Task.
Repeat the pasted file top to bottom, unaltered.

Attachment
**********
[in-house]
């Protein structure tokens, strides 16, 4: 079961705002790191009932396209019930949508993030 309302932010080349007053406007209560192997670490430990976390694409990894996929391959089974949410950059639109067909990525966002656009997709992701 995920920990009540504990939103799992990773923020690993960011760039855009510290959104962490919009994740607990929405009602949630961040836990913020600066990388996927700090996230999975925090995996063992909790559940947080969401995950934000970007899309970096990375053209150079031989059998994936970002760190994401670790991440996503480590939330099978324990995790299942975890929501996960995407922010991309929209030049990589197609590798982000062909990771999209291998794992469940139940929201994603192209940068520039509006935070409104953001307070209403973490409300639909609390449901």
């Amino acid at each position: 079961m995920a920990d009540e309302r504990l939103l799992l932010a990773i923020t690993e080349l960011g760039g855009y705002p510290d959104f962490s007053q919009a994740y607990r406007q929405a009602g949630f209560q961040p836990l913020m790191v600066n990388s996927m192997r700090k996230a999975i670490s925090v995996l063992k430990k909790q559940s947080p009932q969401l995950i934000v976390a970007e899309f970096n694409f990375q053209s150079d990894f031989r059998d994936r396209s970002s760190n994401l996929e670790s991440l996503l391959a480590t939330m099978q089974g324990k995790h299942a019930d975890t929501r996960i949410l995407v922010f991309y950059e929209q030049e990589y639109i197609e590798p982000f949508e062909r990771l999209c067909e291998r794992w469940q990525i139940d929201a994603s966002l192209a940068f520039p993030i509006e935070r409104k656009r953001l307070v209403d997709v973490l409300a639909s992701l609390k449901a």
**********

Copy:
[in-house]
């Protein structure tokens, strides 16, 4: 079961705002790191009932396209019930949508993030 309302932010080349007053406007209560192997670490430990976390694409990894996929391959089974949410950059639109067909990525966002656009997709992701 995920920990009540504990939103799992990773923020690993960011760039855009510290959104962490919009994740607990929405009602949630961040836990913020600066990388996927700090996230999975925090995996063992909790559940947080969401995950934000970007899309970096990375053209150079031989059998994936970002760190994401670790991440996503480590939330099978324990995790299942975890929501996960995407922010991309929209030049990589197609590798982000062909990771999209291998794992469940139940929201994603192209940068520039509006935070409104953001307070209403973490409300639909609390449901």
């Amino acid at each position: 079961m995920a920990d009540e309302r504990l939103l799992l932010a990773i923020t690993e080349l960011g760039g855009y705002p510290d959104f962490s007053q919009a994740y607990r406007q929405a009602g949630f209560q961040p836990l913020m790191v600066n990388s996927m192997r700090k996230a999975i670490s925090v995996l063992k430990k909790q559940s947080p009932q969401l995950i934000v976390a970007e899309f970096n694409f990375q053209s150079d990894f031989r059998d994936r396209s970002s760190n994401l996929e670790s991440l996503l391959a480590t939330m099978q089974g324990k995790h299942a019930d975890t929501r996960i949410l995407v922010f991309y950059e929209q030049e990589y639109i197609e590798p982000f949508e062909r990771l999209c067909e291998r794992w469940q990525i139940d929201a994603s966002l192209a940068f520039p993030i509006e935070r409104k656009r953001l307070v209403d997709v973490l409300a639909s992701l609390k449901a």